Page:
`Europe Seeks Public Input in Effort to Framework for Geographical Indications - Olive Oil Times

Europe Seeks Public Input in Effort to Framework for Geographical Indications

Feb. 1, 2021
Paolo DeAndreis

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A new frame­work will soon pro­tect tra­di­tional spe­cial­ties and the finest local agri­cul­tural prod­ucts of the European Union.

The European Commission’s lat­est pub­lic con­sul­ta­tion asked busi­nesses, insti­tu­tions and cit­i­zens for help in redefin­ing the scope and the role of the geo­graph­i­cal indi­ca­tions (GI), includ­ing prod­ucts with a Protected Geographical Indication (PGI) and Protected Designation of Origin (PDO).

The effects of the con­sul­ta­tion will have the biggest impacts on pro­duc­ers and farm­ers, includ­ing olive grow­ers.

See Also: Consumption, Exports of Italian PDOs and PGIs Keep Growing

The Commission under­took the Farm to Fork Strategy to strengthen the leg­isla­tive frame­work of GI schemes, to improve the schemes’ con­tri­bu­tion to sus­tain­able pro­duc­tion and to strengthen the posi­tion of farm­ers and GI pro­ducer groups in the food sup­ply chain,” the Commission wrote.

Although not always con­nected to GI prod­ucts, food chain dynam­ics have often been cited by olive farm­ers and agri­cul­tural asso­ci­a­tions in the bloc as one of the rea­sons for low prices at the ori­gin.

According to the Commission, the scheme should pro­vide GI pro­duc­ers with tools to bet­ter cope with pres­sures in the food value chain” and allow them to have their rights fully enforced in the mar­ket and empower them to man­age their GI asset bet­ter. This could main­tain and increase a fair return to pro­duc­ers from the mar­ket and their eco­nomic sus­tain­abil­ity.”

According to a recent study by the European Commission, the annual sales of PDO and PGI prod­ucts are val­ued at nearly €75 bil­lion.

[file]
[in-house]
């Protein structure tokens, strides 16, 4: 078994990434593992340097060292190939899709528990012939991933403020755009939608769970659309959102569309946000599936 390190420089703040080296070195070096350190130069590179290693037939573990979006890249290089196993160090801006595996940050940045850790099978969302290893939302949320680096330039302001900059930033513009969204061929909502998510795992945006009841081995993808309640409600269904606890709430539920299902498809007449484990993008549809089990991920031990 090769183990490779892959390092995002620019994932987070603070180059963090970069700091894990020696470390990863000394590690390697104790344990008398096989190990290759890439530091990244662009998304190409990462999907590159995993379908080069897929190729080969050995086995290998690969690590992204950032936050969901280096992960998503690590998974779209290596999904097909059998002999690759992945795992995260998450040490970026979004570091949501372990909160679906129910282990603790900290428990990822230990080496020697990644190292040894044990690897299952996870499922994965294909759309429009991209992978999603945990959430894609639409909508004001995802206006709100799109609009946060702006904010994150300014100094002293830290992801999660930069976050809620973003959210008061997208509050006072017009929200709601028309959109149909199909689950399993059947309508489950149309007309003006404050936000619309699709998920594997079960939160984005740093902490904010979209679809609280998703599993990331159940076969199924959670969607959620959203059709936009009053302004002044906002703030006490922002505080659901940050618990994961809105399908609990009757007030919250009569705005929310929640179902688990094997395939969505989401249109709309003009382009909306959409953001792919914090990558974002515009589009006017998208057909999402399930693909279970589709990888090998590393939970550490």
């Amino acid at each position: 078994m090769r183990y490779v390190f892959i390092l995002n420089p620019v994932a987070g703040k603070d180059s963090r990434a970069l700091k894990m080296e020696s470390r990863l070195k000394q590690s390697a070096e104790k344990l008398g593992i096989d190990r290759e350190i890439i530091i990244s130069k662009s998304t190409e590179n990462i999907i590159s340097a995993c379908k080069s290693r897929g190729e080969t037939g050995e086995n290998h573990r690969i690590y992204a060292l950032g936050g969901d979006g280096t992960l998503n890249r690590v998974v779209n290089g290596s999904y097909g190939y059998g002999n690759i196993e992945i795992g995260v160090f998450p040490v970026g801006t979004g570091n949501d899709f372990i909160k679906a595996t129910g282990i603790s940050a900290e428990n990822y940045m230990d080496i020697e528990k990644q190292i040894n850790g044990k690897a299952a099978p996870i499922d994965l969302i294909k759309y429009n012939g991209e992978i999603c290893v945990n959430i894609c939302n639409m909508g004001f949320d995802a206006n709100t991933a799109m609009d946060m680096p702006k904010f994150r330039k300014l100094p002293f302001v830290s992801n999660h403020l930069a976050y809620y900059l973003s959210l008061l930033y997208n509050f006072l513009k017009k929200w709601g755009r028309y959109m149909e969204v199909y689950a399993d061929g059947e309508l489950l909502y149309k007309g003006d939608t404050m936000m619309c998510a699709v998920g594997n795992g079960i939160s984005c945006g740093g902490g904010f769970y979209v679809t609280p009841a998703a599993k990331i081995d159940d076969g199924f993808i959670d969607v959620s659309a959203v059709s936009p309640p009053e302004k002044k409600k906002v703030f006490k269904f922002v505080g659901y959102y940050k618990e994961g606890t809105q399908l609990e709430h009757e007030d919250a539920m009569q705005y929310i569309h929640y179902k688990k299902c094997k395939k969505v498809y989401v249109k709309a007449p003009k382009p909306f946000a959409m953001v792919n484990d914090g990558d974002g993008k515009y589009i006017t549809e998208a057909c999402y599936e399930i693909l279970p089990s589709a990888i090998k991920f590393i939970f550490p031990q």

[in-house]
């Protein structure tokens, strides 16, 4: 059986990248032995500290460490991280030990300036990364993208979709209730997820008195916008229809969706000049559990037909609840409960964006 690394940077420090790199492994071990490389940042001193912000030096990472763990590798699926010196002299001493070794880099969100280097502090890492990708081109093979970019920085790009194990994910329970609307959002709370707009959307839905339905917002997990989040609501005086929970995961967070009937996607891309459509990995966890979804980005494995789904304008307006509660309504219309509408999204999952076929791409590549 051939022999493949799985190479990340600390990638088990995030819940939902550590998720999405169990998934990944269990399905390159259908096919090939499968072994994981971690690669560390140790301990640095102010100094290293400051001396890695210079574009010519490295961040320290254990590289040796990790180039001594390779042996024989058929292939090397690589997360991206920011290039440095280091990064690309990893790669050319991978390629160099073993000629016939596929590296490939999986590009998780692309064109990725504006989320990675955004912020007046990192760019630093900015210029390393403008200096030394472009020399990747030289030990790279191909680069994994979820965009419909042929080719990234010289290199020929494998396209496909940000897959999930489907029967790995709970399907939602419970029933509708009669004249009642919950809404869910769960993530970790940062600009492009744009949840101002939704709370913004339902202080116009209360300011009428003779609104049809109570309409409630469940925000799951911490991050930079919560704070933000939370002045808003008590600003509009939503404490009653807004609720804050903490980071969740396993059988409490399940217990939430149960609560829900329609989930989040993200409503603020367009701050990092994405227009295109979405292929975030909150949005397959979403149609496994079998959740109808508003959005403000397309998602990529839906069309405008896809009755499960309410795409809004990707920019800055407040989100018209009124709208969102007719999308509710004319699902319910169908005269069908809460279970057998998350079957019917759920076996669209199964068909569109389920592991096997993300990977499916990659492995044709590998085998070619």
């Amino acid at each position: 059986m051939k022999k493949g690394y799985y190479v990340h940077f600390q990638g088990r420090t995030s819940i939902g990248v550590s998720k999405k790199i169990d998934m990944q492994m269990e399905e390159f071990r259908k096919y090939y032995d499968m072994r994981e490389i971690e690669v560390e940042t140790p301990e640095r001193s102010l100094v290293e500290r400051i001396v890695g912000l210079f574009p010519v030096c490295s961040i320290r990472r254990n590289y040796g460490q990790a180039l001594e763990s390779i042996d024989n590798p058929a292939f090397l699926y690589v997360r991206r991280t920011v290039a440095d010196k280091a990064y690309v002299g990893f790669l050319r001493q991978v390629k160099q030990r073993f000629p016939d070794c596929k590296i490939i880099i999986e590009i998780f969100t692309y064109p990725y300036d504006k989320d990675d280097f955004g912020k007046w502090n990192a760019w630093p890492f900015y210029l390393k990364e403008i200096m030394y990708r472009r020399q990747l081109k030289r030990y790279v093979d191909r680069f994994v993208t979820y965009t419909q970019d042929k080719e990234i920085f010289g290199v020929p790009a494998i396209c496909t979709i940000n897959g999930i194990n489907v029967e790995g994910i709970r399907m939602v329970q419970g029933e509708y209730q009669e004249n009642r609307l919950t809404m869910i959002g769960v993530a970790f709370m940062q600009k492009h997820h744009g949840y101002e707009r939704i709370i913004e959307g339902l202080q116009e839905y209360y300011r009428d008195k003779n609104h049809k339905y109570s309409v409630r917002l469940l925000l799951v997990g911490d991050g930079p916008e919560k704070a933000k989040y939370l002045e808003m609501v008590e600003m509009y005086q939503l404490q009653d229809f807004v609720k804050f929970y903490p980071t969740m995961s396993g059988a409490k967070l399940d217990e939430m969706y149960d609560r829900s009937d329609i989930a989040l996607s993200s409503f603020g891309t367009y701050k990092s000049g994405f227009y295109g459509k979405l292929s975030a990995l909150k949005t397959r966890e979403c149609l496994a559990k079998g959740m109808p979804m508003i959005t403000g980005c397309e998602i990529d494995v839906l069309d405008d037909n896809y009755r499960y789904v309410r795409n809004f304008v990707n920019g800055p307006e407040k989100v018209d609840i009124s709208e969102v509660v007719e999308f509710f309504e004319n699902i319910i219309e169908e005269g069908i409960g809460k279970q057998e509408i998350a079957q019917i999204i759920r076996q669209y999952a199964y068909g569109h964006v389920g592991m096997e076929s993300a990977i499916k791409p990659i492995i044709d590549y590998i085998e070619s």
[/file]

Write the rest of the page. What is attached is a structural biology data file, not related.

The goal of the con­sul­ta­tion is also to attract new pro­duc­ers into the scheme. The aim, accord­ing to the Commission, is to strengthen GIs by increas­ing take-up across the E.U. while ensur­ing effec­tive pro­tec­tion of these rights… The revi­sion will also con­sider sim­pli­fi­ca­tion and admin­is­tra­tive bur­den reduc­tion.”

See Also: Geographical Indications Protected in New China‑E.U. Trade Deal

To this end, the Commission lists sev­eral issues that should be eval­u­ated by the par­tic­i­pat­ing stake­hold­ers in a sur­vey asso­ci­ated with the con­sul­ta­tion, such as ensur­ing that GI pro­duc­ers adhere to pro­duc­tion stan­dards for pre­vent­ing fraud and GI coun­ter­feit­ing.

The Commission also aims to eval­u­ate how hard it is for inter­ested par­ties to under­stand and fol­low the asso­ci­ated leg­is­la­tion cor­rectly. At the same time, the sur­vey asks cit­i­zens to express their view on the whole GI scheme, ask­ing them whether tra­di­tional prod­uct names are a com­mon her­itage that should not be owned by reg­is­tered pro­duc­ers nor restricted to legally bind­ing recipes.”

The European Commission said that it planned to use the infor­ma­tion it gath­ers dur­ing the con­sul­ta­tion, which runs until April 9, to help reform the sys­tem.

Plans for the E.U.-wide pro­tec­tion of geo­graph­i­cal indi­ca­tions for non-agri­cul­tural prod­ucts were announced last November and quickly fol­lowed up with the new GIView data­base’s launch in December.





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